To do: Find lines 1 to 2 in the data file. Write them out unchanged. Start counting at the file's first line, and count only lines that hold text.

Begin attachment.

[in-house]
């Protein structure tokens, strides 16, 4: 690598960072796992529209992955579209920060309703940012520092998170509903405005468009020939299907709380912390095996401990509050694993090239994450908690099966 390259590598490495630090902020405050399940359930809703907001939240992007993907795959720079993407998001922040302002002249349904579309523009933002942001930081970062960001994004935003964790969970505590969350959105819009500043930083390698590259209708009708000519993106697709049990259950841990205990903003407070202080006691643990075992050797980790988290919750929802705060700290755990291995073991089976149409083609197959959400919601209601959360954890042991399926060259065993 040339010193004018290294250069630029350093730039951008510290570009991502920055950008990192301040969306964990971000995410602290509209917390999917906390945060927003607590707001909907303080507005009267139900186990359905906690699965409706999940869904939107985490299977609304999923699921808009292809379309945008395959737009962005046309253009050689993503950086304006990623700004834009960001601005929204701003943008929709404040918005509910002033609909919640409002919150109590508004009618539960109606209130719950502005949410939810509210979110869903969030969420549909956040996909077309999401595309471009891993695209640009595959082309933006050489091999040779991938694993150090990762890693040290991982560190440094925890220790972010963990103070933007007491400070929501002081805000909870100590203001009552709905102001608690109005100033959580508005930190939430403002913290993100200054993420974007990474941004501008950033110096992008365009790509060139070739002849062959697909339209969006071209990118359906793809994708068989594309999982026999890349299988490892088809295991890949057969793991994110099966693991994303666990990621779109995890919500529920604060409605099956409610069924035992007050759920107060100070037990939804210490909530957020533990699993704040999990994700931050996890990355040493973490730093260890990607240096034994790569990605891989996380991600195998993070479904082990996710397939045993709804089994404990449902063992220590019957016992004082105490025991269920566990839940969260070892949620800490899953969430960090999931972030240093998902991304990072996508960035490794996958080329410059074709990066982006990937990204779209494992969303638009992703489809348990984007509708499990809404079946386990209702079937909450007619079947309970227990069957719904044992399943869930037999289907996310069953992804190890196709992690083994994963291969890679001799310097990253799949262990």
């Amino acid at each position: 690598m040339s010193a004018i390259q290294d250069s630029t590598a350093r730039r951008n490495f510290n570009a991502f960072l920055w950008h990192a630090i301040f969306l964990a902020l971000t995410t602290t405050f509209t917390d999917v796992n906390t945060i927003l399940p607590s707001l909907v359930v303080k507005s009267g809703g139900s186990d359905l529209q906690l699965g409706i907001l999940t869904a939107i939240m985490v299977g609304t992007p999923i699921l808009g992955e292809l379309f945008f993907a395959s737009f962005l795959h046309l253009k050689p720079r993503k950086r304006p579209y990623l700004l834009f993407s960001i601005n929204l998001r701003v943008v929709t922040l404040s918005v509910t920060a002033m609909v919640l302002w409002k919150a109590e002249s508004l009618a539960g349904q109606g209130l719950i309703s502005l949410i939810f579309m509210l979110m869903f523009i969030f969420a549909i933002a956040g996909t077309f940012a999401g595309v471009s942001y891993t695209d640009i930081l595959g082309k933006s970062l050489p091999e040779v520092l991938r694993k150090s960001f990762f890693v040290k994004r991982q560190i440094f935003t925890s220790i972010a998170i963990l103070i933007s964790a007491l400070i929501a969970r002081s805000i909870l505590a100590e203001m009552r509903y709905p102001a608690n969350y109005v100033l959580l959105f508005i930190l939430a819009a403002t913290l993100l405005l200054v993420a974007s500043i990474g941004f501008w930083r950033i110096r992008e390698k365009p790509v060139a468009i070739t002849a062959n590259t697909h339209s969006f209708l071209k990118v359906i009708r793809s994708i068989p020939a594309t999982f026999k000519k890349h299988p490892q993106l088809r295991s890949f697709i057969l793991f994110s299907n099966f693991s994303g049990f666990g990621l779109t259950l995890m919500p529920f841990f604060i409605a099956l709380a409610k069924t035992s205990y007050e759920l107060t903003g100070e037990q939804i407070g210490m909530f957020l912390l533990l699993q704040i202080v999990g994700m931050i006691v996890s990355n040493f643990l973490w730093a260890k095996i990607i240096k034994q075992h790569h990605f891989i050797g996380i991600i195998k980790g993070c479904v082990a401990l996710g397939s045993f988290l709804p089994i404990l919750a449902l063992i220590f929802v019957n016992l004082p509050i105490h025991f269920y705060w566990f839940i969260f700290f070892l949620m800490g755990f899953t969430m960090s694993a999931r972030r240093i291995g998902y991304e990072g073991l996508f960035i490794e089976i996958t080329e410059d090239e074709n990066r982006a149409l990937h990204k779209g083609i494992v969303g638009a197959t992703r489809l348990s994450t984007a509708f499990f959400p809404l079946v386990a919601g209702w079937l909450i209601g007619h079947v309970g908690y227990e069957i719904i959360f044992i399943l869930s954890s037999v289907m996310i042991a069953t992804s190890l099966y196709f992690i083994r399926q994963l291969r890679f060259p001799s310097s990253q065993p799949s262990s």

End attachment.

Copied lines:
[in-house]
């Protein structure tokens, strides 16, 4: 690598960072796992529209992955579209920060309703940012520092998170509903405005468009020939299907709380912390095996401990509050694993090239994450908690099966 390259590598490495630090902020405050399940359930809703907001939240992007993907795959720079993407998001922040302002002249349904579309523009933002942001930081970062960001994004935003964790969970505590969350959105819009500043930083390698590259209708009708000519993106697709049990259950841990205990903003407070202080006691643990075992050797980790988290919750929802705060700290755990291995073991089976149409083609197959959400919601209601959360954890042991399926060259065993 040339010193004018290294250069630029350093730039951008510290570009991502920055950008990192301040969306964990971000995410602290509209917390999917906390945060927003607590707001909907303080507005009267139900186990359905906690699965409706999940869904939107985490299977609304999923699921808009292809379309945008395959737009962005046309253009050689993503950086304006990623700004834009960001601005929204701003943008929709404040918005509910002033609909919640409002919150109590508004009618539960109606209130719950502005949410939810509210979110869903969030969420549909956040996909077309999401595309471009891993695209640009595959082309933006050489091999040779991938694993150090990762890693040290991982560190440094925890220790972010963990103070933007007491400070929501002081805000909870100590203001009552709905102001608690109005100033959580508005930190939430403002913290993100200054993420974007990474941004501008950033110096992008365009790509060139070739002849062959697909339209969006071209990118359906793809994708068989594309999982026999890349299988490892088809295991890949057969793991994110099966693991994303666990990621779109995890919500529920604060409605099956409610069924035992007050759920107060100070037990939804210490909530957020533990699993704040999990994700931050996890990355040493973490730093260890990607240096034994790569990605891989996380991600195998993070479904082990996710397939045993709804089994404990449902063992220590019957016992004082105490025991269920566990839940969260070892949620800490899953969430960090999931972030240093998902991304990072996508960035490794996958080329410059074709990066982006990937990204779209494992969303638009992703489809348990984007509708499990809404079946386990209702079937909450007619079947309970227990069957719904044992399943869930037999289907996310069953992804190890196709992690083994994963291969890679001799310097990253799949262990």